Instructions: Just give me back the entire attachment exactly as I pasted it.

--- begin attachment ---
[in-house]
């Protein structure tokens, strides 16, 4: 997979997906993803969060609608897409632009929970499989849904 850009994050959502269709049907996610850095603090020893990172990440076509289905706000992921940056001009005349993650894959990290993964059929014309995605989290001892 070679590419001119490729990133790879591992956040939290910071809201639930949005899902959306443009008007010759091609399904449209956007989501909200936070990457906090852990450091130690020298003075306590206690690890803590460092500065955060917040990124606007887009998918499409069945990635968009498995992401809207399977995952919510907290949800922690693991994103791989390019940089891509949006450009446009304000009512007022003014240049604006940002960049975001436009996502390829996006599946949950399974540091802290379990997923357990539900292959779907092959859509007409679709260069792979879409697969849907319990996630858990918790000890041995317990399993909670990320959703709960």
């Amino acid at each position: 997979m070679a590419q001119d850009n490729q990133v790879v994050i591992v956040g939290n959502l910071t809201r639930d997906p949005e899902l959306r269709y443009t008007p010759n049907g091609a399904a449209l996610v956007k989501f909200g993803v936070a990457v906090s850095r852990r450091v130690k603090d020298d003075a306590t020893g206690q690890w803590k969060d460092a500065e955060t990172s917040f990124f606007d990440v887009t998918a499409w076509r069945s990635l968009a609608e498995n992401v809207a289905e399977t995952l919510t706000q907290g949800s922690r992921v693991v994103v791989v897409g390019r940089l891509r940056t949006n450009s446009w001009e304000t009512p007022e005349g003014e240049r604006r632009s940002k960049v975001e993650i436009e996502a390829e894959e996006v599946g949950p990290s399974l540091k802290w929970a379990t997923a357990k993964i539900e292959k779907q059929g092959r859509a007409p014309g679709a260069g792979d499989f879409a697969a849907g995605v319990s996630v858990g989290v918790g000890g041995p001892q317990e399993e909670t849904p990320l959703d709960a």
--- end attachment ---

[in-house]
């Protein structure tokens, strides 16, 4: 997979997906993803969060609608897409632009929970499989849904 850009994050959502269709049907996610850095603090020893990172990440076509289905706000992921940056001009005349993650894959990290993964059929014309995605989290001892 070679590419001119490729990133790879591992956040939290910071809201639930949005899902959306443009008007010759091609399904449209956007989501909200936070990457906090852990450091130690020298003075306590206690690890803590460092500065955060917040990124606007887009998918499409069945990635968009498995992401809207399977995952919510907290949800922690693991994103791989390019940089891509949006450009446009304000009512007022003014240049604006940002960049975001436009996502390829996006599946949950399974540091802290379990997923357990539900292959779907092959859509007409679709260069792979879409697969849907319990996630858990918790000890041995317990399993909670990320959703709960």
């Amino acid at each position: 997979m070679a590419q001119d850009n490729q990133v790879v994050i591992v956040g939290n959502l910071t809201r639930d997906p949005e899902l959306r269709y443009t008007p010759n049907g091609a399904a449209l996610v956007k989501f909200g993803v936070a990457v906090s850095r852990r450091v130690k603090d020298d003075a306590t020893g206690q690890w803590k969060d460092a500065e955060t990172s917040f990124f606007d990440v887009t998918a499409w076509r069945s990635l968009a609608e498995n992401v809207a289905e399977t995952l919510t706000q907290g949800s922690r992921v693991v994103v791989v897409g390019r940089l891509r940056t949006n450009s446009w001009e304000t009512p007022e005349g003014e240049r604006r632009s940002k960049v975001e993650i436009e996502a390829e894959e996006v599946g949950p990290s399974l540091k802290w929970a379990t997923a357990k993964i539900e292959k779907q059929g092959r859509a007409p014309g679709a260069g792979d499989f879409a697969a849907g995605v319990s996630v858990g989290v918790g000890g041995p001892q317990e399993e909670t849904p990320l959703d709960a």